NT

weakly

NT

weakly

T

strongly

T

Two-level adaptive predictor

  • Conditional jumps that are taken every second time or have some other regularly recurring pattern are not predicted well by the saturating counter, but a adaptive predictor can easy solve this problem

present

Pattern history table

future

past

00

strongly

NT

weakly

NT

weakly

T

strongly

T

Branch sequence:

1 0 0 1 0 0 1 0 0

01

strongly

NT

weakly

NT

weakly

T

strongly

T

History buffer

10

strongly

NT

weakly

NT

weakly

T

strongly

T

0 0 0 0 0 1 0 0 0

Prediction:

TRUE

FALSE

Result:

MDSP project, Intel Lab,

Moscow Institute of Physics and Technology


Local global predictors
Local/global predictors

  • Local prediction

    • Local branch predictor has a separate history buffer for each conditional jump instruction.

    • Pattern history table may be separate as well or it may be shared between all conditional jumps.

    • Accuracy of the local predictor is equal about 97.1%.

  • Global prediction

    • Global branch keeps a shared history of all conditional jumps: in this case any correlation between different conditional jumps is utilized in the prediction making, but when there is no correlation the prediction can decrease.

    • This predictor must have a long history buffer in order to make a good prediction. The size of the pattern history table grows exponentially with the size of the history buffer. Therefore, the big pattern history table is shared between all conditional jumps.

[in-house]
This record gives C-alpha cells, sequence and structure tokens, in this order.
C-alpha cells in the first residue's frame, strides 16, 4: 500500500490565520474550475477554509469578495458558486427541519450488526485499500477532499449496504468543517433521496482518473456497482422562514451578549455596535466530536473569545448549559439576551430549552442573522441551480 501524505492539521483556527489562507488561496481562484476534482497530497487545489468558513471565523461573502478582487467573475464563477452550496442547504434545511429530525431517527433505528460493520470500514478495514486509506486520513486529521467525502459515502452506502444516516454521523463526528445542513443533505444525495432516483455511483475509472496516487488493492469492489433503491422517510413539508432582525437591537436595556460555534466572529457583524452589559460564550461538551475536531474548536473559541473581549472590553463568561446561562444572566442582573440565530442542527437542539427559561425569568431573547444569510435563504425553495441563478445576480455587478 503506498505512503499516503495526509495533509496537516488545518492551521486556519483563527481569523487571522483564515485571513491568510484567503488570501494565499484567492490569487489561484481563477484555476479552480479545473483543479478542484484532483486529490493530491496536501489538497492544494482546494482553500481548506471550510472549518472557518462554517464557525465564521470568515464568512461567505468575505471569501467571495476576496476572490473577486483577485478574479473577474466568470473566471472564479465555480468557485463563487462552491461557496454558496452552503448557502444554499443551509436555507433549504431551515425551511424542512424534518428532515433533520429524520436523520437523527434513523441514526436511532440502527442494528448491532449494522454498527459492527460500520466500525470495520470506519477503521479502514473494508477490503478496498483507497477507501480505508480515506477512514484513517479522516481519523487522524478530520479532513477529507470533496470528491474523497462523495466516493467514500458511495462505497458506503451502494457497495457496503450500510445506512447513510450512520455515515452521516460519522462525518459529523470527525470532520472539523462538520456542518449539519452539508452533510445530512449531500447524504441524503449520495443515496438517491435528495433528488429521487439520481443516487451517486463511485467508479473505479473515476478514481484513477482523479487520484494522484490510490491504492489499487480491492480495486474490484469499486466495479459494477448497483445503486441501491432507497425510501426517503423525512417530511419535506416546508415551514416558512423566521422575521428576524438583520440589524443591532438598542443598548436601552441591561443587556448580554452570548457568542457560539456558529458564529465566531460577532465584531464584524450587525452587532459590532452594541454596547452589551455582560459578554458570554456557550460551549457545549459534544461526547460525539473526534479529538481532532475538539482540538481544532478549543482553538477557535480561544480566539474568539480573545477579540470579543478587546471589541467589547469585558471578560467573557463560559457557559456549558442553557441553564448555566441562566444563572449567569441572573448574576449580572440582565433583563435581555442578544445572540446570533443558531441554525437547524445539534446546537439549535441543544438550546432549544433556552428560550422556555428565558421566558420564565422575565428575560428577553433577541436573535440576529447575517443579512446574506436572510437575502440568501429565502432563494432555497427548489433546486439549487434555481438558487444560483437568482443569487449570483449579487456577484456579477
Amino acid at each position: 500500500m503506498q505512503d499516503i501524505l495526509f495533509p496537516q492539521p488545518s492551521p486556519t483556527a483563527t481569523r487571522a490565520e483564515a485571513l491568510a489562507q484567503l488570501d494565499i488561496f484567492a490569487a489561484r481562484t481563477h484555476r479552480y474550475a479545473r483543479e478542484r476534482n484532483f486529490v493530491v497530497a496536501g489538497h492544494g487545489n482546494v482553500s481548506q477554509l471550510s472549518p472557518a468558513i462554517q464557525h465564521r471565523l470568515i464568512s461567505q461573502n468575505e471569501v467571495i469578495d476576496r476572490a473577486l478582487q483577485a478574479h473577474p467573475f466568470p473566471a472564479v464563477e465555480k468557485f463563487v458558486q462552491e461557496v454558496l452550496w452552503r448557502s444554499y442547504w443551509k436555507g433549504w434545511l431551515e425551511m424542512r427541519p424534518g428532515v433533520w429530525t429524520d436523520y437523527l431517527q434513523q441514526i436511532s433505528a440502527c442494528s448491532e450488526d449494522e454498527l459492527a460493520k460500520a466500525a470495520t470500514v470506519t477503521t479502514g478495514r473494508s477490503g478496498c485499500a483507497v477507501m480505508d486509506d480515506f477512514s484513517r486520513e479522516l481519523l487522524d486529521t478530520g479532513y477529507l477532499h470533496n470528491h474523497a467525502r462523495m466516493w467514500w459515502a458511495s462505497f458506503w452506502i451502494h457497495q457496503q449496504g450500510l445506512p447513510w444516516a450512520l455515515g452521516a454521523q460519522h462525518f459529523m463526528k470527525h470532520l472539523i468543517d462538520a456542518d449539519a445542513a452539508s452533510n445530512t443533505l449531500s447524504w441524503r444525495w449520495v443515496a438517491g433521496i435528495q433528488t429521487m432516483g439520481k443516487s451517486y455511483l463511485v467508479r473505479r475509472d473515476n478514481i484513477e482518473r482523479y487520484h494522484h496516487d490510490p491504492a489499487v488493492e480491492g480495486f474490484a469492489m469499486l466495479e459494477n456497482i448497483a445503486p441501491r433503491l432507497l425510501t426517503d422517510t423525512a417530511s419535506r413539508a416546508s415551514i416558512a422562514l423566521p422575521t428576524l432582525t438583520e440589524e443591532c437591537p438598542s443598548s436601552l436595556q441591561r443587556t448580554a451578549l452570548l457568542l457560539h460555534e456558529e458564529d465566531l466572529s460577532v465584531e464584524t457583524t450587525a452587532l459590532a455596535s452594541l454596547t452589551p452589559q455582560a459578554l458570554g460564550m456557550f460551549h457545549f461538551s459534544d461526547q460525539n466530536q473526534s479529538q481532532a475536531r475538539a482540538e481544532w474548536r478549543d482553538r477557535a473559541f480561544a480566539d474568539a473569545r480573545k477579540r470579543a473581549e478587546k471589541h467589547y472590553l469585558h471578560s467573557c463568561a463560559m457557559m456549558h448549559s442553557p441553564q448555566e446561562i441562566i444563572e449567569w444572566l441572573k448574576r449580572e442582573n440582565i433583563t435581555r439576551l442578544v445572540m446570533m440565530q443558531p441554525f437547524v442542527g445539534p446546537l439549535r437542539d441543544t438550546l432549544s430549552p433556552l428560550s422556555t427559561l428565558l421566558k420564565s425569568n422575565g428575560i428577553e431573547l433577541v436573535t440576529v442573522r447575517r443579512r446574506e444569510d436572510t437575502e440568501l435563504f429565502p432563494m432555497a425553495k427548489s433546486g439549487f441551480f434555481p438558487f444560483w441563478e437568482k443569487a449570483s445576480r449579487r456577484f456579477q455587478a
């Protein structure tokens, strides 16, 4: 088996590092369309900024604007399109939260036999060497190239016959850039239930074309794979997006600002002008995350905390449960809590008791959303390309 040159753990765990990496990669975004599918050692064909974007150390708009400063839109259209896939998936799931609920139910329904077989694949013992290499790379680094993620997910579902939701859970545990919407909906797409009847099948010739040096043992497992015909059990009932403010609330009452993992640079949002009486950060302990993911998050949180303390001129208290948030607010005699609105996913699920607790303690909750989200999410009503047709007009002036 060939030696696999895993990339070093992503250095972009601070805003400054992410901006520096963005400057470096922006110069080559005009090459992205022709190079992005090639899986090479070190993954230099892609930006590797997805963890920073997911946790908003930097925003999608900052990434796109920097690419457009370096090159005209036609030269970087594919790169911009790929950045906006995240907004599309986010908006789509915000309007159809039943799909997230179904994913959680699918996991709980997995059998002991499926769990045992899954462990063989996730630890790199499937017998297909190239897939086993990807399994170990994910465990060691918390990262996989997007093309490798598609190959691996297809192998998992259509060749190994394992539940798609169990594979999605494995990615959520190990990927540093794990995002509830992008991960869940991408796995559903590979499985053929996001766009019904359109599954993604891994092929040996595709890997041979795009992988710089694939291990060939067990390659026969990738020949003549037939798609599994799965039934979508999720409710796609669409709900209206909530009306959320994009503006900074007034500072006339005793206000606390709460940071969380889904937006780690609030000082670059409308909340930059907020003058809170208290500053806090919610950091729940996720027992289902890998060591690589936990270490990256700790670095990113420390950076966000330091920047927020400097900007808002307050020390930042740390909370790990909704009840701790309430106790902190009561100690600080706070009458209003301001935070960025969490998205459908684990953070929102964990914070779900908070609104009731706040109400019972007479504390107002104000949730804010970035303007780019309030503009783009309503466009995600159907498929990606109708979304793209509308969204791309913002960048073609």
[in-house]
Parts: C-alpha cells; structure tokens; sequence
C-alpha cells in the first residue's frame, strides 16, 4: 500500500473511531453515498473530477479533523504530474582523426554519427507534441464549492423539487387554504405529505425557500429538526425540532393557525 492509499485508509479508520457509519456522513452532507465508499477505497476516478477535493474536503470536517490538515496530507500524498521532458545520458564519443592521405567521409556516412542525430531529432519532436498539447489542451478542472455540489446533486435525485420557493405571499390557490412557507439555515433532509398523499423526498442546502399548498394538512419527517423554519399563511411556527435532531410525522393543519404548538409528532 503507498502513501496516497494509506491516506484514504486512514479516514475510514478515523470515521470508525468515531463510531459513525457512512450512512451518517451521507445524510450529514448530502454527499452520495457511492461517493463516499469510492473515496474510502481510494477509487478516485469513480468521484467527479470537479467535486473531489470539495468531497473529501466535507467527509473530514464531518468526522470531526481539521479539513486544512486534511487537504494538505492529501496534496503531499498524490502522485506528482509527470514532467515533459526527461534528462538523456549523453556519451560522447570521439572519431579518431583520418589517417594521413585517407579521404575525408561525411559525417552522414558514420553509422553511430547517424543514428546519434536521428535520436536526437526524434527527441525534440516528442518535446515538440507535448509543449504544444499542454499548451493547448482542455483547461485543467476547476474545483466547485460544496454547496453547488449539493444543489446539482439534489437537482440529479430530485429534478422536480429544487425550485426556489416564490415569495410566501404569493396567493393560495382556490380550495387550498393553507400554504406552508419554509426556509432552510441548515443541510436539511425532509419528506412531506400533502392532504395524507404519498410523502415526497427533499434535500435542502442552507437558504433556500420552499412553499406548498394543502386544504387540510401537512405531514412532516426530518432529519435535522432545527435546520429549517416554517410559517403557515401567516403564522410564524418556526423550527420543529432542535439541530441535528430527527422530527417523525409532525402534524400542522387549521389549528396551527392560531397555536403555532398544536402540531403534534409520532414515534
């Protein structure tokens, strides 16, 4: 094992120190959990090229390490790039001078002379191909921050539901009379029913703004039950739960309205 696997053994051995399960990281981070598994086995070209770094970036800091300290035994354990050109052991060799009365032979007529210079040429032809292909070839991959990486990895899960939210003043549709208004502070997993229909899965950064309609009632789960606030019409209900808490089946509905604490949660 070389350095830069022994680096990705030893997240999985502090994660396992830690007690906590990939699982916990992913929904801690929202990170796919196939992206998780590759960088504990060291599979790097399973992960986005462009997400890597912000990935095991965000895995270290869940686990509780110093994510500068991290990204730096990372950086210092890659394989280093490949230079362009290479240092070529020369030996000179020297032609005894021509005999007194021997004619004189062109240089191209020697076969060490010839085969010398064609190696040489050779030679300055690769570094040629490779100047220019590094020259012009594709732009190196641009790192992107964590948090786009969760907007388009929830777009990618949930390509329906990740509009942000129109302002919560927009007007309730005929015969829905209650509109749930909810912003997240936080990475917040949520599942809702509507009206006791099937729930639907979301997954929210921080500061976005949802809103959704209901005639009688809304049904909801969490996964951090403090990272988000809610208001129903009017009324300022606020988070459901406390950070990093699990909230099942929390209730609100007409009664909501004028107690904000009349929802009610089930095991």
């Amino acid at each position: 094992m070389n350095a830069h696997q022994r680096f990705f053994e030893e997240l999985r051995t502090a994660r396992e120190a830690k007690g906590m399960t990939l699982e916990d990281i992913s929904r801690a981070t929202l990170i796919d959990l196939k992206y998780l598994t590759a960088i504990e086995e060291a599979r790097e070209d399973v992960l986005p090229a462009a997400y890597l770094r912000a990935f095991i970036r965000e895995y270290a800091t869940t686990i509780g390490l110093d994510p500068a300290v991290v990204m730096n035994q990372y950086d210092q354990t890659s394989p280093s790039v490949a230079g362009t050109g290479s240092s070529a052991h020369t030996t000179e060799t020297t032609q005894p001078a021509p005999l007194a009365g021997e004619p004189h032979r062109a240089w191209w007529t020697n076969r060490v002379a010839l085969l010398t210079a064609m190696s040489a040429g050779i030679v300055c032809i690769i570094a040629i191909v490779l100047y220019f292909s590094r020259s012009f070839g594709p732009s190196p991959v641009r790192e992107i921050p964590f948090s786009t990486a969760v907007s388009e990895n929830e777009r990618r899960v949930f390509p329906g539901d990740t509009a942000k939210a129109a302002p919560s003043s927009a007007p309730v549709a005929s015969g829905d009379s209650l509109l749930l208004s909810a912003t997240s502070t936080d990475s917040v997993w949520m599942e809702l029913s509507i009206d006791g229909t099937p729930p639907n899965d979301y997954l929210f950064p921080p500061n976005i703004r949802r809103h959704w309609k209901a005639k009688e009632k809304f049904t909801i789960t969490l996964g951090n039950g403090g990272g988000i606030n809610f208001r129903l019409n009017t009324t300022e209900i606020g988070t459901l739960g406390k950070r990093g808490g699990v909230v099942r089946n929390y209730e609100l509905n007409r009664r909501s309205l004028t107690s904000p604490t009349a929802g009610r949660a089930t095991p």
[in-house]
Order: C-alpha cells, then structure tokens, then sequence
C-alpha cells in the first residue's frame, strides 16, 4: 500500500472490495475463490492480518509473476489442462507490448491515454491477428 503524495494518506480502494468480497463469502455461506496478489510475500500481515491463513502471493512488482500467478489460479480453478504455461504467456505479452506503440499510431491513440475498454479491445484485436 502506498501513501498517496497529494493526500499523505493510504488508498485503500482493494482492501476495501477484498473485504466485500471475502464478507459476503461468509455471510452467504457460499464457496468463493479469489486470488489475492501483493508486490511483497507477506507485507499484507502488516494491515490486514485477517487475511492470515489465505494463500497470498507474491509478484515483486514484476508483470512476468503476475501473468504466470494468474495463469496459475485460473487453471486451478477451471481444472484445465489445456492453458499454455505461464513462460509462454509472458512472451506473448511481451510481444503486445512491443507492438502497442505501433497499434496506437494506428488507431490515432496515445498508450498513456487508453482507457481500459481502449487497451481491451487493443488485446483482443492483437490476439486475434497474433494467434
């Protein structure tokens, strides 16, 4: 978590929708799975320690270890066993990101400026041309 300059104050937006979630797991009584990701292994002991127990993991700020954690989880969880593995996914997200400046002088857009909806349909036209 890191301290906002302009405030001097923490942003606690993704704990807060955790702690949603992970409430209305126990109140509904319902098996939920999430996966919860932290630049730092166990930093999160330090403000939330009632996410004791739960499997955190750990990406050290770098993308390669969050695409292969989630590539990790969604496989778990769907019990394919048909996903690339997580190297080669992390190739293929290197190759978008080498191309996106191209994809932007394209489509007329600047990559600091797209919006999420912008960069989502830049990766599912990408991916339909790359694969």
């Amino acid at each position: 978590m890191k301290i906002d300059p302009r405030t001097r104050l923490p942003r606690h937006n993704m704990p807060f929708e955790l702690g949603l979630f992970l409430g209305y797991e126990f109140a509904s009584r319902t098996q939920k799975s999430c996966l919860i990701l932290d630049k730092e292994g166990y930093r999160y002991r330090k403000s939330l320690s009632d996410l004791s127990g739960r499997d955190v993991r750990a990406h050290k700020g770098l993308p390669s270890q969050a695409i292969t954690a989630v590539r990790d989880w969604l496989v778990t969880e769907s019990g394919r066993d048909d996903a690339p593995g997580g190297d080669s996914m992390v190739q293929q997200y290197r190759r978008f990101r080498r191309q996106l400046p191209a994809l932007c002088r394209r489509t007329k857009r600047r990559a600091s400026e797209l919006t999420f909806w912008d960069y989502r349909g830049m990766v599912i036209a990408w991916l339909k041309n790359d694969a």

• Accuracy of the global branch predictor is equal about 96.6%, which is just a little worse than large local predictors.

  • To do the best prediction real branch predictors are made as a combination of many predictors including global, local and other more specific ones.

MDSP project, Intel Lab,

Moscow Institute of Physics and Technology


Branch target prediction
Branch target prediction

  • The address of a dynamic branch isn’t known statically in the moment of compilation. It is calculated in the moment of execution of the program.

  • A branch target predictor is the part of a processor that predicts the target address of a taken dynamic conditional branch or an dynamic unconditional branch instruction before the target address of the branch instruction is computed by the execution unit of the processor.

  • Note! Branch target prediction is not the same as branch prediction. Branch prediction attempts to guess whether a conditional branch will be taken or not-taken, but branch target one predicts the value of target address.

MDSP project, Intel Lab,

Moscow Institute of Physics and Technology


Competitive approaches
Competitive approaches

  • Almost all x86 processors use the branch prediction approach, but branch prediction is not the just one way to reach the wide parallel execution and to avoid gaps in pipeline.

  • Branch predictor is a large and very sophisticated circuit. It consumes a lot of energy. Some mobile processors use only a very simple branch predictor to decrease their power and area.

  • There are architectures provide another approaches. For example, in VLIW (Very Long Instruction Word) architecture independent instructions are combined into a long instruction by compiler and executed in parallel in the processor. And to avoid the gaps delay branches are used.

MDSP project, Intel Lab,

Moscow Institute of Physics and Technology